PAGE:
Although the greatest impact of COVID-19 has undeniably fallen upon the elderly, and among younger cohorts with preexisting comorbidities, we've seen numerous - albeit, mostly anecdotal - reports of prolonged illness and slow recoveries even among healthy young adults.
While the public has focused primarily on the death toll, there remains much we don't know about the long-term sequelae of SARS-COV-2 infection among survivors.
Those sick enough to be hospitalized have been the most studied, and many have documented long-term health deficits linked to infection. A few studies include:
JASN: Acute Kidney Injury In Hospitalized Patients With COVID-19
JAMA: Two Studies Linking SARS-CoV-2 Infection To Cardiac Injury
The Lancet: Yet Another Study On Neurological Manifestations In Severe COVID-19 Patients
Over the past few months, we've seen cardiologists and neurologists weigh in on the potential for seeing huge increases in COVID-19 related heart failure and neurological diseases, some that may not become fully apparent for years.
Clyde W. Yancy, MD, MSc1,2; Gregg C. Fonarow, MD3,4JAMA Cardiol. Published online July 27, 2020. doi:10.1001/jamacardio.2020.3575
Emily A. Troyer, Jordan N. Kohn, and Suzi Hong
And last July Dr. Anthony Fauci expressed concerns that many COVID patients are suffering from a post-viral syndrome - similar to ME/CFS - which has disabled and traumatized well over a million Americans over the past 3 decades (see NIH About CFS/ME).
While there remains much we don't know about the size and scope of the problem, four weeks ago in PAHO Epi Alert: Complications & Sequelae Of COVID-19, we looked at a 16-page PAHO (Pan American Health Organization) Epidemiological Alert on Complications and sequelae of COVID-19.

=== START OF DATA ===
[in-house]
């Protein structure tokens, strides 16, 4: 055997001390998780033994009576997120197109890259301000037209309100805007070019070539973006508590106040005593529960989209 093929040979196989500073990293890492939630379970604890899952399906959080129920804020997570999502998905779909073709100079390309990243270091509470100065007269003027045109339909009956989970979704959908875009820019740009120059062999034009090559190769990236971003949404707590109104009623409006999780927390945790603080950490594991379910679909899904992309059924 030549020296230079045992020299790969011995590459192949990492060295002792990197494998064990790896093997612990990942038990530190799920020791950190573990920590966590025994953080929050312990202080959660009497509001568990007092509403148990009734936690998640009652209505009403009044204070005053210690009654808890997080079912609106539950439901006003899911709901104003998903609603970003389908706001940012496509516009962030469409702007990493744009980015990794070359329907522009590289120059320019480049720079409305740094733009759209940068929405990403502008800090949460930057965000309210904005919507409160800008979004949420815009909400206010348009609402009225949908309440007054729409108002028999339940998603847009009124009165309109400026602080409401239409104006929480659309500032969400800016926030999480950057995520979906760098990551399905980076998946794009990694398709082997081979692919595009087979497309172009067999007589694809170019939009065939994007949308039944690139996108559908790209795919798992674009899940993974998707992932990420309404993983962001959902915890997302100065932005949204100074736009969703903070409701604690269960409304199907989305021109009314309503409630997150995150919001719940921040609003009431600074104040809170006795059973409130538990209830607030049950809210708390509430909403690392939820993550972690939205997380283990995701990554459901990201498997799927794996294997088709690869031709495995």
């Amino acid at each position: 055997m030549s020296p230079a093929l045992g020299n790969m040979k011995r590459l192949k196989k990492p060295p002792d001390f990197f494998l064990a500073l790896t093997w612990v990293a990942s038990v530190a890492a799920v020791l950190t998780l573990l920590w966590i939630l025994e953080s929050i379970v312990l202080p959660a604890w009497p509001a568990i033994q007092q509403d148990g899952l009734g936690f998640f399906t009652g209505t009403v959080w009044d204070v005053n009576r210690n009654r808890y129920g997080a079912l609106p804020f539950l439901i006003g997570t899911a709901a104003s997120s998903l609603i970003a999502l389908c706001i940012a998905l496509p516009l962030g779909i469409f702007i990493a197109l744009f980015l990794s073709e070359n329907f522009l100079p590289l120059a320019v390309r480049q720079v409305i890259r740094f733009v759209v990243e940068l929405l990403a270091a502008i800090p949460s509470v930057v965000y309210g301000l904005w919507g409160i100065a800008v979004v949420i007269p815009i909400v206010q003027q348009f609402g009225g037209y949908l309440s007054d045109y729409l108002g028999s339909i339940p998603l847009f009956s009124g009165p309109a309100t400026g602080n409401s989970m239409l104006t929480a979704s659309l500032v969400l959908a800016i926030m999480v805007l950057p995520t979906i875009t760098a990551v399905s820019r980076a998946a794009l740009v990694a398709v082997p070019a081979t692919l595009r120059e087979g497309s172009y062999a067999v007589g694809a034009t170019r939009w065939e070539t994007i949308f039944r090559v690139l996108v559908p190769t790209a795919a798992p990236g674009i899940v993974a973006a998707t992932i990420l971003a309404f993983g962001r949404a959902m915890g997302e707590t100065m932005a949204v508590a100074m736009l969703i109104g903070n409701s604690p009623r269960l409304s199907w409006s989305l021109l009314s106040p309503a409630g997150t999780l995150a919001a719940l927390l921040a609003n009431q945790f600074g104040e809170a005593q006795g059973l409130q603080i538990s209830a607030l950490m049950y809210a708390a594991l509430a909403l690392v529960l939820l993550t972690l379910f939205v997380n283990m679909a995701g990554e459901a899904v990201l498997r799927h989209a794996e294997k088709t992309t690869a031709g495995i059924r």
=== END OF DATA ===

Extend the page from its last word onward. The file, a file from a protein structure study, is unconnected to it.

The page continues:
Despite recent media reports of lingering illness (including myocarditis) among some college athletes, relatively little is known about the long-term health impacts of mild or moderate SARS-CoV-2 infection on young, healthy adults.
Yesterday, however, the ECDC Journal Eurosurveillance published a report on roughly 200 recruits in the Swiss Army - divided into 3 cohorts (symptomatically infected, asymptomatically infected, and not infected with SARS-CoV-2) - comparing their maximal aerobic capacity before and after a COVID-19 outbreak in their barracks.
First their brief description of the study:
In March 2020, we observed an outbreak of COVID-19 among a relatively homogenous group of 199 young (median age 21 years; 87% men) Swiss recruits. By comparing physical endurance before and in median 45 days after the outbreak, we found a significant decrease in predicted maximal aerobic capacity in COVID-19 convalescent but not in asymptomatically infected and SARS-CoV-2 naive recruits. This finding might be indicative of lung injury after apparently mild COVID-19 in young adults.